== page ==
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Campbell Soup Company CEO Mark Clouse offered thoughts on messaging amid inflationary shifts in consumer behavior.
After months of elevated inflation and interest rate hikes that have the potential to cool demand, consumers are showing more signs of shifting behavior.
It’s showing up in retail sales data, but there’s also evidence in the observations of the brands responsible for grocery store staples.
The latest example came this week from Campbell Soup Company. CEO Mark Clouse told analysts that the consumer continues to be “resilient” despite continued price increases on food, but found that “consumers are beginning to feel that pressure” as time goes on.
This shows up in the categories they are buying. Overall, Clouse said Campbell sees a shift toward shelf-stable items, and away from more expensive prepared foods.
There is also change in when they make purchases. People are buying more at the beginning of the month. That’s because they are stretching paychecks as long as possible.
These shifts change how the company is communicating with consumers.
Clouse said the changes in behavior are an opportunity to “focus on value within our messaging without necessarily having to chase pricing all the way down.”
“No question that it's important that we protect affordability and that we make that relevant in the categories that we're in," Clouse said. "But I also think there's a lot of ways to frame value in different ways, right?”
A meal cooked with condensed soup may be cheaper than picking up a frozen item or ordering out. Consumers just need a reminder. Even within Campbell’s own portfolio, the company can elevate brands that have more value now, even if they may not always get the limelight.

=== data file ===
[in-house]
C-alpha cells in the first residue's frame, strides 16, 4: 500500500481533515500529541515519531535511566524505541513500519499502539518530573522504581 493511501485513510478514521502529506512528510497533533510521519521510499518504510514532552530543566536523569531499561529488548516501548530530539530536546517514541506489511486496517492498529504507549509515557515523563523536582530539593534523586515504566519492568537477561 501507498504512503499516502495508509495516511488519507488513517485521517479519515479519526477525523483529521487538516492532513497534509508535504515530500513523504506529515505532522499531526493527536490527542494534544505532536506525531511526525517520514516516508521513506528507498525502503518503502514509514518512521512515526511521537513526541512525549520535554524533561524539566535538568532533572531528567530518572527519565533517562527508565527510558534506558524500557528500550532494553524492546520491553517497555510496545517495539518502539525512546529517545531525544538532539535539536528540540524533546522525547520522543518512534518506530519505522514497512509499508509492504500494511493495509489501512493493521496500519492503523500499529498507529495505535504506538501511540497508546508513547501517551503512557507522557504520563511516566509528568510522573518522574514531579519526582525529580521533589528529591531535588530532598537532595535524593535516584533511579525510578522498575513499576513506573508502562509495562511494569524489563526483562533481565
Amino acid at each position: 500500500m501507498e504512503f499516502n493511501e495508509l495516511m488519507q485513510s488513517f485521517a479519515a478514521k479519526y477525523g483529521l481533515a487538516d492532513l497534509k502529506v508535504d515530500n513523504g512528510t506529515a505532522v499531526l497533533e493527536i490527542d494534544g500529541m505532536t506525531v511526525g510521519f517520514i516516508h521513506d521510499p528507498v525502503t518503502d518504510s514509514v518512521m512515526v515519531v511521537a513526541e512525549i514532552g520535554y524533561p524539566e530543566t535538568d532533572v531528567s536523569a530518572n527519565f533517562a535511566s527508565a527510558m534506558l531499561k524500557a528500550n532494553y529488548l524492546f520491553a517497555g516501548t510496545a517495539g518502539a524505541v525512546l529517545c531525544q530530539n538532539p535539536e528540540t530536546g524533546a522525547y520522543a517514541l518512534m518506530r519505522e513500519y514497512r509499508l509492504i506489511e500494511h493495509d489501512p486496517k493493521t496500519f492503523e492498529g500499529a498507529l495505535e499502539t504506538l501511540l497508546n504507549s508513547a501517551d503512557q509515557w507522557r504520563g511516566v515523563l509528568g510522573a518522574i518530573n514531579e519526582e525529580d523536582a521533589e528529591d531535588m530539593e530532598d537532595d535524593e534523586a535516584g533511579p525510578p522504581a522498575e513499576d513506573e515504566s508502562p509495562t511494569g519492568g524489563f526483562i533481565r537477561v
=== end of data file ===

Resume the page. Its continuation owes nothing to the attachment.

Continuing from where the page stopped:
The open question is whether the shift in behavior will begin to show up in the results of the companies that have raised prices. Campbell’s overall net sales grew 5% for the quarter ended April 30, while gross profit margins held steady around 30%. But the category-level results were more uneven. U.S. soup sales declined 11%, though the company said that was owed to comparisons with the quarter when supply chains reopened a year ago and expressed confidence that the category is seeing a longer-term resurgence as more people cook at home following the pandemic. Snacks, which includes Goldfish and Pepperidge Farm, were up 12% And while net sales increased overall, the amount of products people are buying is declining. Volumes were down 7%.
These are trends happening across the grocery store. Campbell is continuing to compete. It is leading with iconic brands, and a host of different ways to consume them. It is following that up with innovation that makes the products stand out. Then, it is driving home messaging that shows consumers how to fit the products into their lives, and even their tightening spending plans.
Campbell Soup is more than 150 years old, and has seen plenty of difficult economic environments. It is also a different business today, and will continue to evolve. At the end of the day, continued execution is what’s required.
“If it's good food, people are going to buy it, especially if it's a great value,” Clouse said.